“Spots like to spawn in deep water. I’m looking for ledges in 15 to 18 feet to find where the spots will most likely spawn,” Simmemon said, noting that spotted bass spawn in much-deeper water than their largemouth cousins. “While many (fishermen) are beating the shallows for largemouth, I can come out here in deeper water and fill my limit with spots.”

While spotted bass don’t get as big as largemouths, they are strong and stout fish. 

“When catching a limit for a tournament, catching 20 pounds a day is a good day for a 5-fish limit. While I can’t do it all the time, I feel confident I can get closer with five spots than I can with five largemouth,” he said. 

When fishing ledges, Simmemon will zig-zag across the drop, using his electronics to locate fish. Once located, he uses a drop-shot rig to put his baits directly in front of the fish.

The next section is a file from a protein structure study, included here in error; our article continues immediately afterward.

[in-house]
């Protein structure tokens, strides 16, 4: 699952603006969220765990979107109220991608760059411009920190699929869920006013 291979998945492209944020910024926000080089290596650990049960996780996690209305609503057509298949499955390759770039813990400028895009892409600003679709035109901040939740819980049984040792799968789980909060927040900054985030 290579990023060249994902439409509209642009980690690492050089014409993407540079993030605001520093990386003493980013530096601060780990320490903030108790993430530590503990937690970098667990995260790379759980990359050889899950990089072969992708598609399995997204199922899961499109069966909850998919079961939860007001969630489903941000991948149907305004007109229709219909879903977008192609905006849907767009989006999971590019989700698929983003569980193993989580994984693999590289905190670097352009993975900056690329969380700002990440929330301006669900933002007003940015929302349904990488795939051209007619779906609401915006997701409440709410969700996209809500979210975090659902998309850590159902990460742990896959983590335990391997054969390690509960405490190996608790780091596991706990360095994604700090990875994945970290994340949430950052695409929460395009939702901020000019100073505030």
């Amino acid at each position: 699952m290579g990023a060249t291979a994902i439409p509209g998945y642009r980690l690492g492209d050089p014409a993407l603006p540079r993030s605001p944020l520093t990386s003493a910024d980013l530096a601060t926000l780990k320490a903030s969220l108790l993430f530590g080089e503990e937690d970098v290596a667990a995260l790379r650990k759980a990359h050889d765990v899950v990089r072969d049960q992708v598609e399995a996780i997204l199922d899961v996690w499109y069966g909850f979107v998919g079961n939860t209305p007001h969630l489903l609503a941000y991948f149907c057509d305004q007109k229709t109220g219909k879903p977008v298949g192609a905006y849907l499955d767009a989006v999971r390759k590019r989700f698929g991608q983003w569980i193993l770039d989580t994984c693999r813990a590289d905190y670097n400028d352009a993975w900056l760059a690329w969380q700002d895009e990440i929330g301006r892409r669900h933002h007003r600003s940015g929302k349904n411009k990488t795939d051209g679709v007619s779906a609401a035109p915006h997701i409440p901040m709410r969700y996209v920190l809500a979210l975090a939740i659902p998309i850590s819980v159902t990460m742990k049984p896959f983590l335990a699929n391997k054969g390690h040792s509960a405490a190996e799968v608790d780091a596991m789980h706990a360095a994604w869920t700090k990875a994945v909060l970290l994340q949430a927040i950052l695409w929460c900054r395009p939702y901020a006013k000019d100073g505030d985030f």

“When fish are this deep, nothing beats the drop-shot for producing fish, especially big fish.” said Simmemon, whose drop-shot tackle consists of a 7-foot, medium-action spinning rod and reel loaded with 10-pound braid, tied to eight feet of 30-pound fluorocarbon leader and a 3/8-ounce cylindrical weight. (add details). A 1/0 re-barb hook is tied in at a 90-degree angle above the weight, and a finesse worm is rigged Texas-style to keep from hanging up in brush piles.

“As a general rule, the warmer the water, the longer distance between the weight and hook,” he said. “But a good rule of thumb is to set the hook between eight and 14 inches above the weight.” 

If he’s confident that fish are on a ledge but is not getting any bites, he’ll shorten the distance between the weight and the hook, basically fishing the bait closer to the bottom.